Now before you say, “Tim, but I study best when I study alone,” hear me out. I’m not telling you the key to success in PT school is to study in groups.
Go ahead and study by yourself. But when you feel like you know the material, find someone or a group of people and try teaching them what you just learned.
Peer-Assisted Learning is more than a theory. An interesting study of first-year medical students at the University of Calgary found that student instructors achieved better test scores compared to students who did not actively teach small groups.
The study noted an increase in time spent studying among student instructors preparing for lectures. This makes sense, because naturally your mindset shifts when you know you’re about to teach others the material. You might spend a little extra time on the subject in order to make sure you teach it correctly.
Other studies mentioned in the article show improvements in overall boards scores and GPAs for medical students who acted as peer instructors.
In PT school, I often studied in groups of other students, at times learning from others and at other times teaching them what I had learned. From my experience, I think peer-assisted learning is one of the best ways to retain material for the long term.
So if you think you know something, try teaching it to someone. You’ll quickly learn what areas you need to review again.
3. Graduating with $187,000 in Student Loans isn’t Ideal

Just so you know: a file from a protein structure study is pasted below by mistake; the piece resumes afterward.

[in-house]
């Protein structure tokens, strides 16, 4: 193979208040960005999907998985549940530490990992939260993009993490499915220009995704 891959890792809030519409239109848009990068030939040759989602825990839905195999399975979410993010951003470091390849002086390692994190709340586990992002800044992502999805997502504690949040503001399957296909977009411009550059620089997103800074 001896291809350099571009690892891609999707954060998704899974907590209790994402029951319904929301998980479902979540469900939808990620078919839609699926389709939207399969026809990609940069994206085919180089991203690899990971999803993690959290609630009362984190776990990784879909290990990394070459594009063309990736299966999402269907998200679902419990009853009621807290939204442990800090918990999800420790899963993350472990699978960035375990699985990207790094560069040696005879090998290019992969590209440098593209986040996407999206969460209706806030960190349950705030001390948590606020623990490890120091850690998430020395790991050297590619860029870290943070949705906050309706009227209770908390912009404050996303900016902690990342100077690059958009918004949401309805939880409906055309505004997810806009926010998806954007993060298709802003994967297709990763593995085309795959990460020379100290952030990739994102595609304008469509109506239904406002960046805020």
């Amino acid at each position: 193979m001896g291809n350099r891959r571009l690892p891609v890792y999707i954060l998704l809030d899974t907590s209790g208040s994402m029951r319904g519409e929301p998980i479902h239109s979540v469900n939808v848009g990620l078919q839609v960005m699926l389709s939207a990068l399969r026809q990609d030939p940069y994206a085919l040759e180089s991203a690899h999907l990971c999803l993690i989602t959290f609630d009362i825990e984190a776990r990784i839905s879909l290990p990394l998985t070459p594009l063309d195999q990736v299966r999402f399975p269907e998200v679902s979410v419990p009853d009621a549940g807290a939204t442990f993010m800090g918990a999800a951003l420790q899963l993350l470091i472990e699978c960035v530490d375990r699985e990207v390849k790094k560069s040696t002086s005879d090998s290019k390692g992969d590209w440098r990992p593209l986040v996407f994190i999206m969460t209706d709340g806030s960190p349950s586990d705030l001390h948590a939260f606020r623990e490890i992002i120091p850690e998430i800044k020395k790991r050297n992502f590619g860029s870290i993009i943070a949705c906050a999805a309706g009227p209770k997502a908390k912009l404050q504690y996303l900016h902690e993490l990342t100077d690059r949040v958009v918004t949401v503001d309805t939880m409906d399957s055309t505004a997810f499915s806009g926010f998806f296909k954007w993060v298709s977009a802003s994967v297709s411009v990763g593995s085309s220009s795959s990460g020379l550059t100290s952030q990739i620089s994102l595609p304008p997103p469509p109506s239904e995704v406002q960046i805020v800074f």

The average annual tuition for private physical therapy school is about $37,000 a year – and tuition is rising every year. Add at least $1,000 a month for living expenses and you’ll come close to $147,000 for the total cost of your DPT program.
That was the case for me, and when I graduated PT school, I still had leftover debt from my undergraduate and previous grad school loans. In total, I finished school with over $187,000 in federal student loans.
This amount of debt wouldn’t be so debilitating if PTs earned a higher wage. But the average starting salary for PTs is just $67,000 – nearly half of what the average PT owes.
Don’t get me wrong; I’m not saying you should choose a career solely for the money you’ll earn. But you do need to consider your debt-to-income ratio, and more generally, what this load of debt will mean for you in the long run.
Let’s talk dollars and cents. Say you graduate with my debt balance of $187,000. You land a job earning $75,000 each year – not bad for a new grad.
But the minimum payment on your loans under a standard 10-year repayment will be over $2,100 a month. That will cut your pay by $25,000 each year for the next 10 years.
In other words, your debt will turn your $75,000 PT job into a $50,000 job very quickly.
Final Advice for PT School
The best advice I can give future students is to strongly consider a state school when applying to physical therapy programs. As of right now, the median state school tuition is $18,000 a year, which is 50% lower than what private universities charge across the country.
And a cheaper school doesn’t mean an inferior education. Once you’ve finished your program, you’ll pass the same boards and hold the same license as the private-school PT who spent close to $200,000 on their degree.
If you’re already in PT School, my advice to you is to keep your expenses at a minimum. Above all, avoid taking out extra loans if you don’t have to.
For more helpful insights on PT School, check out the PT School YouTube Playlist – I’ll see you there!